By Andrew Quist
Since mid-December, mass protests have been occurring in Sudan opposing the rule of the murderous dictator Omar al-Bashir. On Thursday, thousands marched in the streets in 10 cities. The government has responded to the protests violently; security forces have fired on crowds, killing more than 40 people. Another 816 people have been arrested, and security forces are targeting journalists for arrest.
President Bashir is wanted by the International Criminal Court for the crime of genocide. According to journalist Nicholas Kristof, Bashir has committed genocide three times: in Darfur, in the Nuba Mountains, and in South Sudan (Bashir is targeting non-Arab populations). Sudan is also a state sponsor of terror. Despite these facts, the Bush, Obama, and Trump administrations have cooperated with the Sudanese government on counterterrorism, and the Trump administration is moving towards restoring full diplomatic relations with Sudan. President Trump and Secretary of State Mike Pompeo have said nothing in response to the Sudanese government’s recent crackdown on protestors.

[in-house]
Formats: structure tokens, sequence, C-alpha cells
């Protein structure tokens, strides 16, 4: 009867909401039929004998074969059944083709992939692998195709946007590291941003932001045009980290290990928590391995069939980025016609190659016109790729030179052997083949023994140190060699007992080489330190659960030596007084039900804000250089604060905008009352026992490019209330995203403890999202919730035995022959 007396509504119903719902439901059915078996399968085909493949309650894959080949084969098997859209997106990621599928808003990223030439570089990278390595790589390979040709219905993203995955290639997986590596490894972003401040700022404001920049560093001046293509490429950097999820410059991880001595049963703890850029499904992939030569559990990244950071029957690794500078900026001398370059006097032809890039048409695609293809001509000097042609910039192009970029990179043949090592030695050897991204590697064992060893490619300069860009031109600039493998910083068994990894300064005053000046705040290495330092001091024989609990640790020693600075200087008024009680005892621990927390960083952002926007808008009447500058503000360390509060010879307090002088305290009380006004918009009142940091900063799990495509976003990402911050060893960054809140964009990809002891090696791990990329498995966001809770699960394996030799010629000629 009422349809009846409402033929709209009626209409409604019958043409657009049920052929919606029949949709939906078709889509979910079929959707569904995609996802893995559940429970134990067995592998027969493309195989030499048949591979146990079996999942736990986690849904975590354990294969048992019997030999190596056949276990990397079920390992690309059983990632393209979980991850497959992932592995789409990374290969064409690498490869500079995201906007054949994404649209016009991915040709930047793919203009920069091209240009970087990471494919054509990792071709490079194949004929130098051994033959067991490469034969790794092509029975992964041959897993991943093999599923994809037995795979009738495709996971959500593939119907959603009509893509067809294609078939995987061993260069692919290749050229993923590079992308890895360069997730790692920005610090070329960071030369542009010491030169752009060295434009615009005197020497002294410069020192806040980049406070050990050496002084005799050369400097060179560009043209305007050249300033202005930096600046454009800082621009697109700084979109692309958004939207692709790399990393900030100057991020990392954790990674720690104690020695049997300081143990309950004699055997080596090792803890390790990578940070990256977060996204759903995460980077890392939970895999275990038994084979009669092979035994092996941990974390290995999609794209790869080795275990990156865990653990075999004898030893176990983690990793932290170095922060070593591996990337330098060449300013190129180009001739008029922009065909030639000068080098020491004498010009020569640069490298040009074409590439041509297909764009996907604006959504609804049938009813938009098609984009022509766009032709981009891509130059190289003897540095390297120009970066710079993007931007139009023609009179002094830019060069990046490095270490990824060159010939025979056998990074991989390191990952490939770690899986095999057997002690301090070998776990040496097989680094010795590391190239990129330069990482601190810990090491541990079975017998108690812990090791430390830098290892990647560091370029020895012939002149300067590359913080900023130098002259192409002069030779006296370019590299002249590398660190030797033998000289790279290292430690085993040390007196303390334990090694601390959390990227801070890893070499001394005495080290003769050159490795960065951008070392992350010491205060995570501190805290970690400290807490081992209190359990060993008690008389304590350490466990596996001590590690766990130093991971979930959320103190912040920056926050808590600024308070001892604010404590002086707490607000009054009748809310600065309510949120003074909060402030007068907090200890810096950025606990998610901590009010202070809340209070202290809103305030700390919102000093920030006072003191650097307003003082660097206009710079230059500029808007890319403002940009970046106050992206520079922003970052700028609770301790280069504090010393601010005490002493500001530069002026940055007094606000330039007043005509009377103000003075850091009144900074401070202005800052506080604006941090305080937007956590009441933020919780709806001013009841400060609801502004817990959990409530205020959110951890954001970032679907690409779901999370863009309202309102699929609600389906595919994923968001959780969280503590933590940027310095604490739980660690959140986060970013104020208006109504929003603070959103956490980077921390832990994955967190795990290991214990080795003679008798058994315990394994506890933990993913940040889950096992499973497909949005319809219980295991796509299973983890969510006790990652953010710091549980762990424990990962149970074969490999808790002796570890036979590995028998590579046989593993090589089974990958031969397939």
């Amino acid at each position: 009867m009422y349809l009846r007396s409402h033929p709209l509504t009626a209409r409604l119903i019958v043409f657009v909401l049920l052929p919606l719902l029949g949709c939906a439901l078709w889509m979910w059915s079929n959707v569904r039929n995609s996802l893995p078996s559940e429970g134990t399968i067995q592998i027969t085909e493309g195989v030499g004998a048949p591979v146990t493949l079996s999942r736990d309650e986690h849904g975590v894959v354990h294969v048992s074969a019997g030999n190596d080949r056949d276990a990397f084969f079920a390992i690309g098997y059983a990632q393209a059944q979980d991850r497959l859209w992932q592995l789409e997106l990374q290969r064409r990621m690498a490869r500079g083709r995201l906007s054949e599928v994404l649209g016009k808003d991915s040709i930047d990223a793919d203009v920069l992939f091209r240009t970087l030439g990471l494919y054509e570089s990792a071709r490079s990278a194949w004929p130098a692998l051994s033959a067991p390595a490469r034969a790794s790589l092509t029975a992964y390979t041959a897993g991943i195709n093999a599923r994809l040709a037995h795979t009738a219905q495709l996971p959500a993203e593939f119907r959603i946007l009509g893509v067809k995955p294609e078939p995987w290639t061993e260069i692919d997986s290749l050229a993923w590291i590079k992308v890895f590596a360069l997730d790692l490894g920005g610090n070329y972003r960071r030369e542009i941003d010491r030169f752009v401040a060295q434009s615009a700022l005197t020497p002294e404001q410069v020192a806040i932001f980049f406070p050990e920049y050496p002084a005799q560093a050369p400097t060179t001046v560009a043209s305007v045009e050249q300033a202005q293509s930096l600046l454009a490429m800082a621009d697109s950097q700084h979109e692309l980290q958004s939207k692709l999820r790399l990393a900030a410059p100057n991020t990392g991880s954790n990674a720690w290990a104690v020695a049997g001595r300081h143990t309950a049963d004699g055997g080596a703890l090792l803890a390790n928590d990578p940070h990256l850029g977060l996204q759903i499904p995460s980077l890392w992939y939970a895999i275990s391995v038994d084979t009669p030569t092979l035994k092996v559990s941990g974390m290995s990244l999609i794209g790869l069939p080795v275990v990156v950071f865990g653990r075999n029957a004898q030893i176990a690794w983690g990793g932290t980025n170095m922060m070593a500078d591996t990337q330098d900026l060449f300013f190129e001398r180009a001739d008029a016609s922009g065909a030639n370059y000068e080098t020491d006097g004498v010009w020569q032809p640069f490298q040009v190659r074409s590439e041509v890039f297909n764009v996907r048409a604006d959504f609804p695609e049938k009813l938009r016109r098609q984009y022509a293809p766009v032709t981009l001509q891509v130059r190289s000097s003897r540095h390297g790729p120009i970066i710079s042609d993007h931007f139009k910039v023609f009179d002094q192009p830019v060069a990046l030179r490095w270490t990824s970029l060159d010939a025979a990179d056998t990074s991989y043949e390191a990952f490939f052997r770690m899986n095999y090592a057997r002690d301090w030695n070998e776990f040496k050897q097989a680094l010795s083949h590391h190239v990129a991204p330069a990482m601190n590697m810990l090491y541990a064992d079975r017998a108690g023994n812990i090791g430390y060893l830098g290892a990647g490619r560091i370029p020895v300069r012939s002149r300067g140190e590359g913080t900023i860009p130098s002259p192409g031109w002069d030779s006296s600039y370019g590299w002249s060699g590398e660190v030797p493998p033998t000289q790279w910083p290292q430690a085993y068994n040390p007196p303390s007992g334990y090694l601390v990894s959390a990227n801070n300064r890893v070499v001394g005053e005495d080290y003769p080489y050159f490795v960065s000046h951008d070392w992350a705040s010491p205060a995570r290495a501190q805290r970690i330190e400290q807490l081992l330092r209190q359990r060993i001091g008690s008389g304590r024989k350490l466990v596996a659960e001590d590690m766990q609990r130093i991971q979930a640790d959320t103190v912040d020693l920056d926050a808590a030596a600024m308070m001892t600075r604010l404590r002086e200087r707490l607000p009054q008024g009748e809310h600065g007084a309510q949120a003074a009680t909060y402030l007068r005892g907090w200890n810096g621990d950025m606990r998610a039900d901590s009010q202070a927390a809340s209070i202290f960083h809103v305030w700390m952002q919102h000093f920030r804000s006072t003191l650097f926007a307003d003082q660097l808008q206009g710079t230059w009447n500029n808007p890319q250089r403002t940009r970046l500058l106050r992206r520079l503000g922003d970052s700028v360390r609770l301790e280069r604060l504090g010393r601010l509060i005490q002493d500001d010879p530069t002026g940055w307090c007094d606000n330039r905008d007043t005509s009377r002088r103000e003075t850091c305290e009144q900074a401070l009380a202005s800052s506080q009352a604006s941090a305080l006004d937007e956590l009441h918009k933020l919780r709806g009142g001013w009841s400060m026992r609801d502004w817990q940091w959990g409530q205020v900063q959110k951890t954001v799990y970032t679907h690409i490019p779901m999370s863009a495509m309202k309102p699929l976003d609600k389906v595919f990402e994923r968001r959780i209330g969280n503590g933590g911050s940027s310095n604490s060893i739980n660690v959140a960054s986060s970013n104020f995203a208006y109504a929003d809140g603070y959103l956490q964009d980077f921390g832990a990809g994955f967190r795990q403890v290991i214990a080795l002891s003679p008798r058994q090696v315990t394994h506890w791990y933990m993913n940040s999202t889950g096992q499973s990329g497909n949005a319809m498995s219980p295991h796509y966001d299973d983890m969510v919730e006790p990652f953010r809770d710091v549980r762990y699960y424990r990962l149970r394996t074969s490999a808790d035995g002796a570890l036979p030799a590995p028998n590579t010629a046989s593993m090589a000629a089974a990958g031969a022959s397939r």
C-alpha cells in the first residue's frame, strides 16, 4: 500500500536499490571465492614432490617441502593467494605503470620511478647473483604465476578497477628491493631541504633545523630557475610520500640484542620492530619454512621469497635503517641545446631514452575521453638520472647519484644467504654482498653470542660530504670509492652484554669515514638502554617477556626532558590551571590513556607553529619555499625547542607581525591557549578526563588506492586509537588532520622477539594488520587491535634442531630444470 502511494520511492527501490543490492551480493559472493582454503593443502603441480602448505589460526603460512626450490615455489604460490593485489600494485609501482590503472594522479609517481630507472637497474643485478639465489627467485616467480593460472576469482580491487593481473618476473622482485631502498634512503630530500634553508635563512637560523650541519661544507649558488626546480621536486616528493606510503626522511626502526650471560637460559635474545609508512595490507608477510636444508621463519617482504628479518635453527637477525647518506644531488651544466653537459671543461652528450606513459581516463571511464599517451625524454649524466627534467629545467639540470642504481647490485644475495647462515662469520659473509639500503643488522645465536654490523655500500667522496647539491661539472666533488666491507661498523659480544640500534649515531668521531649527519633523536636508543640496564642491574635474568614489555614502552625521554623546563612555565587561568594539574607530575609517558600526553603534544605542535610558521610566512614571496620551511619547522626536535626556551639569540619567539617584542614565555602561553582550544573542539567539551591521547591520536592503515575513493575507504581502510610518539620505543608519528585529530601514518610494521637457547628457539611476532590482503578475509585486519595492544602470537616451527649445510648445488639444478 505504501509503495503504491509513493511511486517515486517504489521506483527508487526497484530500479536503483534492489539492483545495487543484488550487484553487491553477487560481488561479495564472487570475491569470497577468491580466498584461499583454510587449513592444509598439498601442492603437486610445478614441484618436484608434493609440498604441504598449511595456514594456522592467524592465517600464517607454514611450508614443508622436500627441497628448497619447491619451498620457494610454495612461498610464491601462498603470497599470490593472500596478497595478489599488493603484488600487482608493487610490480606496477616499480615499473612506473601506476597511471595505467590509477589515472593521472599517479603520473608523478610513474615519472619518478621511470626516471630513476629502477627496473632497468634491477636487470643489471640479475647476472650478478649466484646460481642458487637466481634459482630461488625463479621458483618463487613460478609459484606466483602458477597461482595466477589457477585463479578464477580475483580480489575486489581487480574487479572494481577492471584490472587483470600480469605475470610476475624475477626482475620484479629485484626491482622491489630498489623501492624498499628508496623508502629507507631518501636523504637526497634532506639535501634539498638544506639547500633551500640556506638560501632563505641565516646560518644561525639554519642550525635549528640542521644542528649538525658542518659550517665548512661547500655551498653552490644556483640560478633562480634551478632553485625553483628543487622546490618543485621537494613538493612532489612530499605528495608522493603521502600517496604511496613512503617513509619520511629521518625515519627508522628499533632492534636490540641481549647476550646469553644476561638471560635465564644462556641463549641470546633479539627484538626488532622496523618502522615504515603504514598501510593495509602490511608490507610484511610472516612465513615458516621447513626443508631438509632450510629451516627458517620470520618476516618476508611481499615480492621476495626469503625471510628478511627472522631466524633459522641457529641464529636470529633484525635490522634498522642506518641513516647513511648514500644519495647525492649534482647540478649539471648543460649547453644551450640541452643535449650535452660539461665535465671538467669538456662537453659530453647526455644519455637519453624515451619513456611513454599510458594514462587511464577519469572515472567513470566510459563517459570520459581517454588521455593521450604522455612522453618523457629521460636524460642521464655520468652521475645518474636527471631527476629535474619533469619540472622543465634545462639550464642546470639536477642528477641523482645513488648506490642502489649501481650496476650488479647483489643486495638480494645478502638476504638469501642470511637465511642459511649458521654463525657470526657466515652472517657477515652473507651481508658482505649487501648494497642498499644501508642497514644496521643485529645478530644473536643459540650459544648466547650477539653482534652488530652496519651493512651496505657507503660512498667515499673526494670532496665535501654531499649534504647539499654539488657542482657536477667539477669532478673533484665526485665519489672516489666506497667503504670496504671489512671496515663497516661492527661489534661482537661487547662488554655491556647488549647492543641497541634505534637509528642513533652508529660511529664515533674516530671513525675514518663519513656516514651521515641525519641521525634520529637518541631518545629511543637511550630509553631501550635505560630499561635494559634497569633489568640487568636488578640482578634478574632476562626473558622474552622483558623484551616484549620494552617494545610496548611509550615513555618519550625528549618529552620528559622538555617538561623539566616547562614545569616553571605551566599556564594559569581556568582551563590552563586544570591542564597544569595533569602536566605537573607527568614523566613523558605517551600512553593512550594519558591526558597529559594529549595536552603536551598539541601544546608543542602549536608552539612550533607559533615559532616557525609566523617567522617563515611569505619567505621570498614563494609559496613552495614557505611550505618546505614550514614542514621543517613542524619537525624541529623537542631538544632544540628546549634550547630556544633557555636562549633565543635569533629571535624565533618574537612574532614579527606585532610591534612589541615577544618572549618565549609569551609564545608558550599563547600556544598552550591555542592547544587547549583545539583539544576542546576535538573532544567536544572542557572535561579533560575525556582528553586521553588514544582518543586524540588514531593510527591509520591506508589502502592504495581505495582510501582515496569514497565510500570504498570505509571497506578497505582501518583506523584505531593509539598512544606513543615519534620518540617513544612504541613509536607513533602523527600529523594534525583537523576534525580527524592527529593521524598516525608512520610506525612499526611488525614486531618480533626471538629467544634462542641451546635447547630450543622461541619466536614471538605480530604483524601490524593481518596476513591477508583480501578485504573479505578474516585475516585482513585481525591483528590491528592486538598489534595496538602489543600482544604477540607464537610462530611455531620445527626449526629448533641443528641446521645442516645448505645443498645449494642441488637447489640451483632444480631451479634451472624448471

The U.S. government’s policy towards Sudan is an example of the prominence effect operating on foreign policy decision making. The prominence effect is a decision-making bias that causes people to forgo making difficult tradeoffs and simply choose the option that is better in the most prominent or defensible attribute, ignoring effects on other important values.
In the realm of foreign policy decision making, U.S. officials have often defaulted to favoring whatever outcome is seen as better on national security to the detriment of values like human rights, democracy, and freedom. For decades now, the U.S. has turned a blind eye to Bashir’s genocides, and now, by remaining silent, President Trump makes it more likely Bashir will continue to use violence on civilians.
U.S. leaders should strongly condemn the killing and arrest of peaceful protesters in Sudan and encourage Bashir to leave power peacefully.
Photograph of Omar al-Bashir by the U.S. Navy (public domain).